Rayjon Tucker getting meaningful minutes for Jazz, thanks to his defensive focus

New York Knicks guard Damyean Dotson (21) is fouled by Utah Jazz guard Rayjon Tucker (6) while shooting during the second quarter of an NBA basketball game Wednesday, Jan. 8, 2020, in Salt Lake City. (AP Photo/Chris Nicoll)

New signing Rayjon Tucker wasn’t necessarily expecting to get immediate playing time — of the non-garbage variety, anyway.

“There was no set time on when I was going to play or when I wasn’t going to play,” Tucker said.

But in recent games, Jazz coach Quin Snyder has inserted Tucker into his rotation, usually during first halves. The idea is as follows: Donovan Mitchell was playing too many minutes, nearly 40 in some cases, when the Jazz’s bench was struggling. So Snyder has extended the playing time of Emmanuel Mudiay and Jordan Clarkson, but in order to prevent Mudiay from playing too many consecutive minutes, Tucker gets a short 3-5 minute stint in the first half to show what he can do.

It’s not a lot, but meaningful minutes for an G League call-up shows that the Jazz do believe in what Tucker can do — not just later, but now. That starts first on the defensive end, where both Snyder and Tucker say their focus has been so far.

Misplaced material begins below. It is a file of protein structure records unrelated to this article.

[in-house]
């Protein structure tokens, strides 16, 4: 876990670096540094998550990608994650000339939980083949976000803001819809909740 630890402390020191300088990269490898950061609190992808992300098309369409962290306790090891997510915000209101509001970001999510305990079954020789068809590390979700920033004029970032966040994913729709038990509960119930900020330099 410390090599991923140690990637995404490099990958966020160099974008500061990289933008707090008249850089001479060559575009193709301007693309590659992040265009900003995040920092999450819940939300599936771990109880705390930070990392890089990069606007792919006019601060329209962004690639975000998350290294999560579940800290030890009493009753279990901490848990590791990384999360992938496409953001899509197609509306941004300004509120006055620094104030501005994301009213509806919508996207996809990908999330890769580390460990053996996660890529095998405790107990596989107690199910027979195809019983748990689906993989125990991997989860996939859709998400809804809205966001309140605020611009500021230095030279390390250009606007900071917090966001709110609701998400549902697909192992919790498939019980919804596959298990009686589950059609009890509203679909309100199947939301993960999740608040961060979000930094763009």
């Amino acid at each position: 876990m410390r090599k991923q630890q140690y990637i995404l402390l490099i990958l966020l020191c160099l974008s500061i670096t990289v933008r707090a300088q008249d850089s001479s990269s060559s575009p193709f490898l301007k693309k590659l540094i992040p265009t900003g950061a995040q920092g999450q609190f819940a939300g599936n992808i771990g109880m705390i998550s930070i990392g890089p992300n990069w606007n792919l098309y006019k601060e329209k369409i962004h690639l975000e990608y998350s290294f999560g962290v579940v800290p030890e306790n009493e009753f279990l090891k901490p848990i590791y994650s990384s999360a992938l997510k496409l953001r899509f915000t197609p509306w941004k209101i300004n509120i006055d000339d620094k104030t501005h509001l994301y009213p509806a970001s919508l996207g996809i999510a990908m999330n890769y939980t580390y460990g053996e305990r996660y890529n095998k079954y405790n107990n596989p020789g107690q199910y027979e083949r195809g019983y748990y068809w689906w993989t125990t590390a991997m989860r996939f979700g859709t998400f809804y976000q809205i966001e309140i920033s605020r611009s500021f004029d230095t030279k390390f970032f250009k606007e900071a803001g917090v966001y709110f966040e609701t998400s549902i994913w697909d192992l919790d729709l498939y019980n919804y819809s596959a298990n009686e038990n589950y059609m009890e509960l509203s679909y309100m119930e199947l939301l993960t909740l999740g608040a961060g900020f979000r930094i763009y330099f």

“I think he can really move laterally defensively. He’s strong and he is able to chase on screens, to get up in pick-and-roll and do a lot of those things,” Snyder said. Tucker is listed at 6-3, 209 pounds, heavier than the Jazz’s other 6-3 players (Mudiay is 202 pounds, while Clarkson is 192 pounds).

Tucker has also found a balance between attacking offensively and letting his other, more experienced teammates, do the work. Some of that is Tucker’s lack of familiarity with the offense — which he calls a read-based motion offense, one he’s still learning. And then there’s Tucker’s desire to fit in with his new teammates, to not take anything off the court, so to speak.

That means Tucker is still looking for his first 3-point make; he’s missed three so far. He has found more success attacking the closeout or a defense set up to defend the other players, including a nice and-one drive against the Pelicans.

“As far as offense goes, there are just levels of that,” Snyder said. “It’s just a question of progression; he will watch film and do a lot of individual stuff (in practice).”

But Tucker is still happy to be here, up in the NBA. “It’s a blessing, that’s the biggest thing. All basketball players, come out here and put the time in on the court. But to see that come to fruition, it’s a blessing.”